Meetings need to be reeled in, but they don’t always go as planned. If you know that you are meeting with someone you love to chat with, let them know about your hard stop or deadline. Whether you have another meeting or a task you need to get done, you can call a hard stop on a meeting. Some people only call for a hard stop when they have a meeting with another person, but your time to get work done is just as important.
13. Take Regular Breaks
When you work in the office, you naturally take breaks. You might go see what a colleague is doing, stop by the office kitchen for a snack, or walk around the office to get the circulation back in your body. For some reason, breaks are harder to take when you work from home.
How do you make these breaks count when you are working from home?
- Step away from the computer and all the tasks on it.
- Go outside for some fresh air.
- Cook a nice lunch or get started on dinner.
- Turn off your notifications while you are on longer breaks.
- Take consistent breaks throughout the day.
14. Keep Your Team Informed Of Your Workload
When your entire team is working from home, it can be challenging to keep up with everyone. If you don’t let your team know what’s happening, they can’t help you out. If you let your team know what’s bogging you down, they can help you pick up the slack. Allowing your team in takes trust, but everyone on your team has the same goal: pushing the company you work for forward.
WorkBright Customer Success Representative Sara Meier stated, “One lesson that I’m continuing to learn from my amazing team is the lesson to lean on each other and ask for help when I need it. Thanks to the support of my team, I’ve become better at asking for help and delegating tasks when I feel like my workload is becoming too much. This has been an important lesson for me both in my professional and personal life.”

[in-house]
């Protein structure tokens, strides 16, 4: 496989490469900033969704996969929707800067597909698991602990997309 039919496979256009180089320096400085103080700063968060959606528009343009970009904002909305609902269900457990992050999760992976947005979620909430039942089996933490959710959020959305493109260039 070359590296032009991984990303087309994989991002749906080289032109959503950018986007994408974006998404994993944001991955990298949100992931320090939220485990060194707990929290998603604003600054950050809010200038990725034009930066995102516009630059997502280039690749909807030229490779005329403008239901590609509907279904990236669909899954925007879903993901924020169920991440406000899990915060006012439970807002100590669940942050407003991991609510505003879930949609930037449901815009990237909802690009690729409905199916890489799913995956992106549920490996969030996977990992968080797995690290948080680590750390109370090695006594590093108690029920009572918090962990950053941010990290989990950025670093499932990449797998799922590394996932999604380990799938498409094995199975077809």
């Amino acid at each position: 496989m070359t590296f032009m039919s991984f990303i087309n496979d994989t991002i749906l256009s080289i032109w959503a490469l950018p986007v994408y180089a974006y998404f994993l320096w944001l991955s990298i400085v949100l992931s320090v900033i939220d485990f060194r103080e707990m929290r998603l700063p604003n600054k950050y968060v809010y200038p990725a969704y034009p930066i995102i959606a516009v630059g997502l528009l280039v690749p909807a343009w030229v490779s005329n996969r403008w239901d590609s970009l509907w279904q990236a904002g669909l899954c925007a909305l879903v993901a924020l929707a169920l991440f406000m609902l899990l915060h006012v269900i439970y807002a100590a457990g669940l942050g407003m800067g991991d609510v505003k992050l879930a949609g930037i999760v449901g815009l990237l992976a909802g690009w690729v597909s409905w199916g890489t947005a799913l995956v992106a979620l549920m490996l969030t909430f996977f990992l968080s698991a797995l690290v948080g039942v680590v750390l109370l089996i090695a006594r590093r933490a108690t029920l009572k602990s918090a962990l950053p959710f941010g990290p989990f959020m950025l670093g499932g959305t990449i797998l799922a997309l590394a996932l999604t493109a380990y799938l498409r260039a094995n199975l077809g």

15. Use A Site Blocker
Sometimes sites like Facebook and Twitter are too good to pass up. If you are having a hard time blocking sites yourself, it may be time to use a site blocker. Site blockers can block out all the sites that distract you. Most site blockers block you from several distracting sites to start. Then you can also block sites that are only distracting to you so you can tailor the usefulness of the site blocker.
16. Don’t Start Small Tasks You Can’t Finish
Here’s a quick time management tip for remote workers: don’t start small tasks you can’t finish. Have you ever opened an email, replied in your head, but didn’t get back to the sender? These small tasks, such as checking an email but not responding, take up a lot of energy and time. If you can’t reply to the email, check the copy a teammate sends you, or schedule the call–don’t start the task. Wait until you have more energy and space to handle all the small tasks that need to be finished.